Converting Blogs

Is it possible to predict a film’s barrier performance before vacuum metallizing? Part 3 of 3

By Dr. Charles A. Bishop 
  
Justifying ROI for better barrier    

This is not something typically done because of the cost of installing the equipment to scan and measure the film-surface quality and clean it is significant, particularly if it has to match the normal operating speed. Where the film supplier also takes the film downstream and metallizes their own film, the cost might be more easily absorbed. If they are able to reproducibly produce a cleaner film than anyone else, they will, in theory, have a justification to charge a premium for the film which could offset cost. In reality this may not be the case. The size and number of particulates is so high that even if these were reduced by a factor of 10 the improvement in the barrier performance would still be only marginal. It would only be if the reduction in the particulate-surface contamination were reduced a 1000-fold, or more, that significant barrier improvements would result. 

With this in mind it is not surprising that there is not a rush to install measuring and cleaning stations if all they can expect is a marginal improvement. 

As a low-cost alternative, unwinding a roll and cutting samples to measure and size the number of particles per unit area also could be correlated with the barrier performance. This, in theory, should give a similar result, but the error is likely to be greater as when the roll is unwound there will be an increase in the triboelectric charge on the surface which can attract more airborne particles to the surface. In addition, when the sample is cut out of the web, the cutting process will generate particles that may also increase the number of particles on the surface. This may make the samples unrepresentative of the bulk of the roll. This extra contamination may be somewhat reproducible and so may result in only an offset between this static measurement of surface contamination compared to the on-line dynamic measurement of contamination.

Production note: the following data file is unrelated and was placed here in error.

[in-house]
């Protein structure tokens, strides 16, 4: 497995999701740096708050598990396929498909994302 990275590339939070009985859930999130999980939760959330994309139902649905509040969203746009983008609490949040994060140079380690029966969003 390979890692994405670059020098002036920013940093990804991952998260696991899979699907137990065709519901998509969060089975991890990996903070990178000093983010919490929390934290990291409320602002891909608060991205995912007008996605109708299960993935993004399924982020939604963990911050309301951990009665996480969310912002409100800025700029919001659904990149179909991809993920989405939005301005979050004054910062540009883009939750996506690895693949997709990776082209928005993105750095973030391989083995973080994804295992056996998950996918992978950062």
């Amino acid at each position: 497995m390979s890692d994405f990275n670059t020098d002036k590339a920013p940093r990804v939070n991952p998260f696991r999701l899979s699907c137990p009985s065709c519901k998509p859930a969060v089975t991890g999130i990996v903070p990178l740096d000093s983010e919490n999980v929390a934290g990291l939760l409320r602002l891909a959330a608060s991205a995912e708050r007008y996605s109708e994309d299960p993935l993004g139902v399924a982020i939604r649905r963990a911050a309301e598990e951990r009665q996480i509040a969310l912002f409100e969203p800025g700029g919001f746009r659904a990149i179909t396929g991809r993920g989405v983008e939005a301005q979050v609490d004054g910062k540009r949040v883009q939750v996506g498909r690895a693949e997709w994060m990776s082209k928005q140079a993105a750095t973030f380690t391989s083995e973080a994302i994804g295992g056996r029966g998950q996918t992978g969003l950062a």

As even this low-cost approach would take time, effort and may have big errors in the results, it is hardly surprising that even this method of film evaluation is not routinely done, and so films are coated first and somewhere downstream will then have the barrier performance measured.  

​I will be interested to see if this “measure and predict” approach is adopted for the production of barrier coatings. No doubt it will be adopted if there is perceived to be sufficient cost benefit in making the change, although this looks to have the hurdle of someone’s cost for someone else’s benefit. 

Read more: Is it possible to predict a film’s barrier performance before vacuum metallizing? Part 3 of 3


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